Dish Scapes on 199 is interesting (12 Viewers)

grc

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Apparently, the Irish Countryside isn't causing much excitement in the Satelliteguys ranks. Or maybe people are just moving on from Dish Scapes?
 

TheKrell

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I have glanced at it and hereby pronounce it very lovely. I have not watched a full cycle so I don't know what (if anything) pops up.
 
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Brussam

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The sheep move, a dog comes out and barks, there are five diffenent boats that disappear behind the castle or appear from behind. The lu
Lighthouse lights at times, lights cycle in the castle and houses. The usual rain, clouds, moon and some music once in a while.





It
 

TheKrell

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The lighthouse light is bothering me. The light goes out equally in both directions, which means that it's wasting all that light shining onto land for no apparent reason.

Were lighthouses built that way, rather than putting a mirror on the back side? I would have expected the mirror. But those I have climbed IRL e.g. on the Outer Banks don't have any mirror and have doubled (quadrupled?) their Fresnel lenses instead. This offends my sense of efficiency both for energy consumption and cost.
 
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Radioguy41

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Energy consumption and costs would be the same, why would it be different? The energy it takes to light the light is the same no matter what direction you project it.
 

TheKrell

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Energy consumption and costs would be the same, why would it be different? The energy it takes to light the light is the same no matter what direction you project it.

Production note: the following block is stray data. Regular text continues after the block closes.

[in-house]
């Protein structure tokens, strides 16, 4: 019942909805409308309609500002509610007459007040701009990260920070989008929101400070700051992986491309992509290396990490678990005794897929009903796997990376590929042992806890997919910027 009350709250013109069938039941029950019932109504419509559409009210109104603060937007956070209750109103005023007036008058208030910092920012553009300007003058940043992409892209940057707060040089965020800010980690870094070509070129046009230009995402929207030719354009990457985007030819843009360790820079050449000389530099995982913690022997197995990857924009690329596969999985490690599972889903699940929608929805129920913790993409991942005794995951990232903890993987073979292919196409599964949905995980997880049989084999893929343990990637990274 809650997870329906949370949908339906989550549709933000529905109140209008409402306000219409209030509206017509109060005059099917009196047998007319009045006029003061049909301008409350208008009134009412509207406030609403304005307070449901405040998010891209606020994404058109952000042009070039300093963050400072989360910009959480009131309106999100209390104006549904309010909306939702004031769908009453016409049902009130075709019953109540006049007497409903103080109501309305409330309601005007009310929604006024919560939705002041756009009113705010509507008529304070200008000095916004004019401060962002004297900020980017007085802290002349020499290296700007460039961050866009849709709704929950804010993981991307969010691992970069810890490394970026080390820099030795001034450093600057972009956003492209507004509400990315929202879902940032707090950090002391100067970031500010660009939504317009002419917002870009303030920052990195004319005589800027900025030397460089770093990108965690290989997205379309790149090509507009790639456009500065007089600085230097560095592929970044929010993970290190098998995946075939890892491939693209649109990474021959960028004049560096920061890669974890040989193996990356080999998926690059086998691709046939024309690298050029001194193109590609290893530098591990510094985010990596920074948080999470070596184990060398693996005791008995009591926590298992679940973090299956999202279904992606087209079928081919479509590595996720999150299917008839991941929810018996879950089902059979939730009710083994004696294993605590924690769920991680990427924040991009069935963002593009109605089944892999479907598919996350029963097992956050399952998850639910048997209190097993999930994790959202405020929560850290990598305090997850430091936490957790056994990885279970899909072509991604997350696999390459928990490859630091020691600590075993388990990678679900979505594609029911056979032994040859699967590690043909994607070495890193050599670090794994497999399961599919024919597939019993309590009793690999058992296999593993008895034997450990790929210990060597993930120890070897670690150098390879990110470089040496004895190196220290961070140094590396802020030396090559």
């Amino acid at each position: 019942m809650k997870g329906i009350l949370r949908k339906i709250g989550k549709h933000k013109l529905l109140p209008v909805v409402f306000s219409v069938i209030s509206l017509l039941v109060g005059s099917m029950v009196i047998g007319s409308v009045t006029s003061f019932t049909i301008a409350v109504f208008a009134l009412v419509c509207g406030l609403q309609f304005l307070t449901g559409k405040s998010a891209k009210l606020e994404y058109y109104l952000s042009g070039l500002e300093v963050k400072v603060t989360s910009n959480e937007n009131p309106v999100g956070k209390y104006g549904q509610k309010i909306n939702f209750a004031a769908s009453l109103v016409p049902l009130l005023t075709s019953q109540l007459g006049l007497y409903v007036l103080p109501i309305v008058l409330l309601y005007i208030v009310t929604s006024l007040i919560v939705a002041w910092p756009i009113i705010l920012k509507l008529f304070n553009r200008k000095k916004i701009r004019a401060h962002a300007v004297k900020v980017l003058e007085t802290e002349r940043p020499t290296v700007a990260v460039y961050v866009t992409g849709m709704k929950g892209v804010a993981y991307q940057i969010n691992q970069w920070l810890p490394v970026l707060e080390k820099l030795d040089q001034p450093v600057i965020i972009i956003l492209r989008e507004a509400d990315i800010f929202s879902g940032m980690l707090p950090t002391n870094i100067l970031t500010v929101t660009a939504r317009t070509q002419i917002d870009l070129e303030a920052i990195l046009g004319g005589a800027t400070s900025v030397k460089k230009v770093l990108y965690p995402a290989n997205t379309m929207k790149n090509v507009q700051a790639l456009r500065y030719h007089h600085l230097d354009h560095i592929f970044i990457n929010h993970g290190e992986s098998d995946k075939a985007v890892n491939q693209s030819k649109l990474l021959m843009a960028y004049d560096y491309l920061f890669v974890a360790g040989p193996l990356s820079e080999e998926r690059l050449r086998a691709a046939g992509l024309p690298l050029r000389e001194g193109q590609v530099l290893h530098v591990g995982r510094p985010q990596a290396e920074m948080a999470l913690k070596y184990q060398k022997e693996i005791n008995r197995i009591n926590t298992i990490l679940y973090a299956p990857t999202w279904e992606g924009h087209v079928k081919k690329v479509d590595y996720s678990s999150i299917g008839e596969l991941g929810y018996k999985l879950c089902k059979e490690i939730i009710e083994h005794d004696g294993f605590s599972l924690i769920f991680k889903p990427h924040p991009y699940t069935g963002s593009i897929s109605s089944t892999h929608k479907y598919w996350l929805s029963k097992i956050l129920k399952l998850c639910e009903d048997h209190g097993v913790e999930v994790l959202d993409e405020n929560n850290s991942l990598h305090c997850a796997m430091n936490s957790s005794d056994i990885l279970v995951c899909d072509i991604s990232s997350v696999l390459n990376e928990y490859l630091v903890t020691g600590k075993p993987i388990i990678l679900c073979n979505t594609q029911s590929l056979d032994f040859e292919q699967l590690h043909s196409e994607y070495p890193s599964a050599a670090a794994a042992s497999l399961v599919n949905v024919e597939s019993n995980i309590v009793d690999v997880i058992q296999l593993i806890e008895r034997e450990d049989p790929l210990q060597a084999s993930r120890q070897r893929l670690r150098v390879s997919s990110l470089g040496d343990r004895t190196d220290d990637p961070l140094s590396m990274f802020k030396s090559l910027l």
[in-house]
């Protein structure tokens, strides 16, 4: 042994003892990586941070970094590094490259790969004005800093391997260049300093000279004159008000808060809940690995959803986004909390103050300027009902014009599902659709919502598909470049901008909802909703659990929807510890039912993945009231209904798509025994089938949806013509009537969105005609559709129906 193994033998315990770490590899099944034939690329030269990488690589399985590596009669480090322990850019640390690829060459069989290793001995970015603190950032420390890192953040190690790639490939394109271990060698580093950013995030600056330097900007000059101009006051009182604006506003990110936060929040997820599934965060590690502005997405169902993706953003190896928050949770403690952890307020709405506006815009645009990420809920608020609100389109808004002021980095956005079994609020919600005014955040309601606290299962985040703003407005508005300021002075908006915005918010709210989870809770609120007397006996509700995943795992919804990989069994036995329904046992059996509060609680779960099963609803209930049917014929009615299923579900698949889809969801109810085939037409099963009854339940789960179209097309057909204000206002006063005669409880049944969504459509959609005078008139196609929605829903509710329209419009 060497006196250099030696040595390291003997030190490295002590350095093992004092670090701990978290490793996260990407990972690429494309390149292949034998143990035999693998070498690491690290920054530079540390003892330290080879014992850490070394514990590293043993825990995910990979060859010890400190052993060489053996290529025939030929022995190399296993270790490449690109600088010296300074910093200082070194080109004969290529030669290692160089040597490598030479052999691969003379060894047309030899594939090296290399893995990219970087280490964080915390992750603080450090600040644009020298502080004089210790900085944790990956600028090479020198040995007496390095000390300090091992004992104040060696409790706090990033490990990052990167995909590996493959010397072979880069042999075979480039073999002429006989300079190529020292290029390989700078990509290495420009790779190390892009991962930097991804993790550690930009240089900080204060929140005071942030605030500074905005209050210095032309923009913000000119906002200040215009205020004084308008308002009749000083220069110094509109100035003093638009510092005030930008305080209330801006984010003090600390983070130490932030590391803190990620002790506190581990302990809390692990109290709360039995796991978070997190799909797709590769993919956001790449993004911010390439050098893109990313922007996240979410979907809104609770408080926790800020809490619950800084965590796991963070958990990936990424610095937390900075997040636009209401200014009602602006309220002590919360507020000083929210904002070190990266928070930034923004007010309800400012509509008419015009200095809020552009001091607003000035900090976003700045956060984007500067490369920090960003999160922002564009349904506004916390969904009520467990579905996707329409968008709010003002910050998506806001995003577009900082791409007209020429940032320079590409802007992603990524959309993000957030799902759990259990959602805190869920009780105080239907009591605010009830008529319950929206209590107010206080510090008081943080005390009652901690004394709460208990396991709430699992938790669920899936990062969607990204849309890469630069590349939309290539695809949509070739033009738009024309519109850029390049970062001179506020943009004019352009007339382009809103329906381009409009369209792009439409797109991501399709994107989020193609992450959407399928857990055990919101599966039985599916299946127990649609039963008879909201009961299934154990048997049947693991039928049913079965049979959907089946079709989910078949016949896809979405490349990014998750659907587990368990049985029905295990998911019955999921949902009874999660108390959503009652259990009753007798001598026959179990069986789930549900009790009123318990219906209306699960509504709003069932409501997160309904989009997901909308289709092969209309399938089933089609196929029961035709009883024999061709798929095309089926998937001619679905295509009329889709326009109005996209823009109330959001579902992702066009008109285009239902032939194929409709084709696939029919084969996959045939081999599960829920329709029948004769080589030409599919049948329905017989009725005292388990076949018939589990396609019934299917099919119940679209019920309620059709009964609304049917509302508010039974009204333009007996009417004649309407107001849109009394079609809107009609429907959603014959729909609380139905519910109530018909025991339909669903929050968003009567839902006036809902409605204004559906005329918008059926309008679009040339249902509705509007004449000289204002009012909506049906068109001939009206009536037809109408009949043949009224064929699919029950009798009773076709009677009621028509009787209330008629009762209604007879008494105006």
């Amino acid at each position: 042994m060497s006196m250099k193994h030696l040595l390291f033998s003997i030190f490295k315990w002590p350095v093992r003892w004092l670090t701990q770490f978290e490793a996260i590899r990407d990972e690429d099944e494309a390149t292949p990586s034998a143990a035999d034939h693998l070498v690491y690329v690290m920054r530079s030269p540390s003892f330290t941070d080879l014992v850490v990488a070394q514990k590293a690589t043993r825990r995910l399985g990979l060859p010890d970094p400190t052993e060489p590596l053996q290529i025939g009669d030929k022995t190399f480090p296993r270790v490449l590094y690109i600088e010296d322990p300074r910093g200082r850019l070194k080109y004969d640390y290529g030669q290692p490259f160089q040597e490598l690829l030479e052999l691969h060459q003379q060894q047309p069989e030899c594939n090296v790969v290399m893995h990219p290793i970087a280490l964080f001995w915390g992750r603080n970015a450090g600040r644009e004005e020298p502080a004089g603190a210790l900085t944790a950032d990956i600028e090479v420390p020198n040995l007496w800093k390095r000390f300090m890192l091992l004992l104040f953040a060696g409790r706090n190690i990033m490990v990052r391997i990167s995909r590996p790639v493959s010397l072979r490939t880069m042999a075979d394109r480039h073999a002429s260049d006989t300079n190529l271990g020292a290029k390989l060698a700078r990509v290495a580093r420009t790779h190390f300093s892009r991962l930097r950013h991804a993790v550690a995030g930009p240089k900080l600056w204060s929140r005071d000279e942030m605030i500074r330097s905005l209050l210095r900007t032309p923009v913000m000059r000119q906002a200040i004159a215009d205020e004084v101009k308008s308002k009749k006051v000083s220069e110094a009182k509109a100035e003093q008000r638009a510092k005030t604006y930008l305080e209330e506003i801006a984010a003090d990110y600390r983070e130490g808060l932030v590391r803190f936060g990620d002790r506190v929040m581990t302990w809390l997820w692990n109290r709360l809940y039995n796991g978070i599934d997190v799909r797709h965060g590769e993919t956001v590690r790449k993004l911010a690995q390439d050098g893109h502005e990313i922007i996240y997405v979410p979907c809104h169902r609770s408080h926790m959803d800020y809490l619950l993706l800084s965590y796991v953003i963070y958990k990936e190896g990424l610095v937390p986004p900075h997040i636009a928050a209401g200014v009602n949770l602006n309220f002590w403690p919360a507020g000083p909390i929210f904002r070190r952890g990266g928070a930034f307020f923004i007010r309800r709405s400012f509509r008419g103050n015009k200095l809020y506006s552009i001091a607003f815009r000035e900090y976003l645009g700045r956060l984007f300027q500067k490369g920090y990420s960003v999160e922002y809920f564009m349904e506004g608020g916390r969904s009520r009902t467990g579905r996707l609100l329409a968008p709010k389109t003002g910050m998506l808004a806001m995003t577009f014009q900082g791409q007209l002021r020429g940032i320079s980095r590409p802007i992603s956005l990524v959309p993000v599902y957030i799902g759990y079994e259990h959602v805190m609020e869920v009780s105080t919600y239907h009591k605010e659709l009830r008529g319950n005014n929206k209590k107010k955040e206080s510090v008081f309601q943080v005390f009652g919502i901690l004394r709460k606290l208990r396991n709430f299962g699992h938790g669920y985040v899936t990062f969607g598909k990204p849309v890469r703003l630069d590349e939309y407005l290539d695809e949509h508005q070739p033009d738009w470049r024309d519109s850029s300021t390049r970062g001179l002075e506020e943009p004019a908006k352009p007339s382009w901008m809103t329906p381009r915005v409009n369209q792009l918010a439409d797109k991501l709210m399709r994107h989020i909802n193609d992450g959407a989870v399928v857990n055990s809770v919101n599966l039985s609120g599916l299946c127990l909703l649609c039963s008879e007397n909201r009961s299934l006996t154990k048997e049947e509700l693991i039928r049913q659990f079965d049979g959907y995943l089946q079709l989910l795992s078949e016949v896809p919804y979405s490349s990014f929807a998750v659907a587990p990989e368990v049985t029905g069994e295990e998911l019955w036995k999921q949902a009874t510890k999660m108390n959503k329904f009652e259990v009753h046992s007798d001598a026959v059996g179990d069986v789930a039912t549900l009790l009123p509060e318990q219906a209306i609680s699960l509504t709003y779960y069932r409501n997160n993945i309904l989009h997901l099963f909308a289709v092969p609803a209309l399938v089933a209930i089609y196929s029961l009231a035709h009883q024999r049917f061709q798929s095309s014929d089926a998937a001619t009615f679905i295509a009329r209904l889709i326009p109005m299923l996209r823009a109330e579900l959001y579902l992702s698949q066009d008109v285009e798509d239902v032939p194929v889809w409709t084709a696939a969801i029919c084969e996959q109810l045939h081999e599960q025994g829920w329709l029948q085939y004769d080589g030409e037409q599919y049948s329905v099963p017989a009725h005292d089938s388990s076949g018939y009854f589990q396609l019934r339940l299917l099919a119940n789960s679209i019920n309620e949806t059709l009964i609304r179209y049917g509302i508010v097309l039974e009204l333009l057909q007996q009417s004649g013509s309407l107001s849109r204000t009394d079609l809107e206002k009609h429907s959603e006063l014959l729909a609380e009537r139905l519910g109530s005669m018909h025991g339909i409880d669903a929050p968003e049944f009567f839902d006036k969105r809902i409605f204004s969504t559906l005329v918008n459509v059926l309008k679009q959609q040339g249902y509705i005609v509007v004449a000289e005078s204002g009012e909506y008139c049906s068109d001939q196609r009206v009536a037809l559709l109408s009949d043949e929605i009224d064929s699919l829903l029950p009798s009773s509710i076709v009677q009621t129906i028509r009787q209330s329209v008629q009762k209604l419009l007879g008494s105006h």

The name of the game in lighthouses is to be seen as far away as possible by ships at sea. So, if you shine out in both directions, you double the cost (twice the Fresnel lenses) and lose half of your light.
 

Howard Simmons

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The lighthouse light is bothering me. The light goes out equally in both directions, which means that it's wasting all that light shining onto land for no apparent reason.

Were lighthouses built that way, rather than putting a mirror on the back side? I would have expected the mirror. But those I have climbed IRL e.g. on the Outer Banks don't have any mirror and have doubled (quadrupled?) their Fresnel lenses instead. This offends my sense of efficiency both for energy consumption and cost.
homer simpson GIF
 
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Radioguy41

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The name of the game in lighthouses is to be seen as far away as possible by ships at sea. So, if you shine out in both directions, you double the cost (twice the Fresnel lenses) and lose half of your light.
and the energy costs are still the same either way. Adding the additional lenses hardly doubles the cost compared to the cost of the entire project. In the 1800's the Hatteras lighthouse was built at the cost of $80,000. The set of lenses cost $2,000. So subtract half the lenses and add the cost of a mirror and the difference is less than $1,000 out of $80,000.
 

TheKrell

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and the energy costs are still the same either way. Adding the additional lenses hardly doubles the cost compared to the cost of the entire project. In the 1800's the Hatteras lighthouse was built at the cost of $80,000. The set of lenses cost $2,000. So subtract half the lenses and add the cost of a mirror and the difference is less than $1,000 out of $80,000.
You make it sound so cheap! It cost orders of magnitude more ($11M) just to move it (1999). Interesting read here: Cape Hatteras Light Station - Cape Hatteras National Seashore (U.S. National Park Service)
The 1803 lighthouse was unable to effectively warn ships of the dangerous Diamond Shoals because it was too short, the unpainted sandstone blended in with the background, and the signal was not strong enough to reach mariners. Additionally, the tower was poorly constructed and maintained. Frequent complaints were made regarding the lighthouse.

In 1853, following studies made by the Lighthouse Board, it was decided to add 60 feet to the height of the lighthouse, thereby, making the tower 150 feet tall. The newly extended tower was then painted red on top of white making the lighthouse more recognizable during the day. At the same time, the tower was retrofitted with a first order Fresnel lens, which used refraction as well as reflection to channel the light, resulting in a stronger beam.
Full disclosure: I have a lighthouse calendar, and I wear a lighthouse T while inside my house. :D
 
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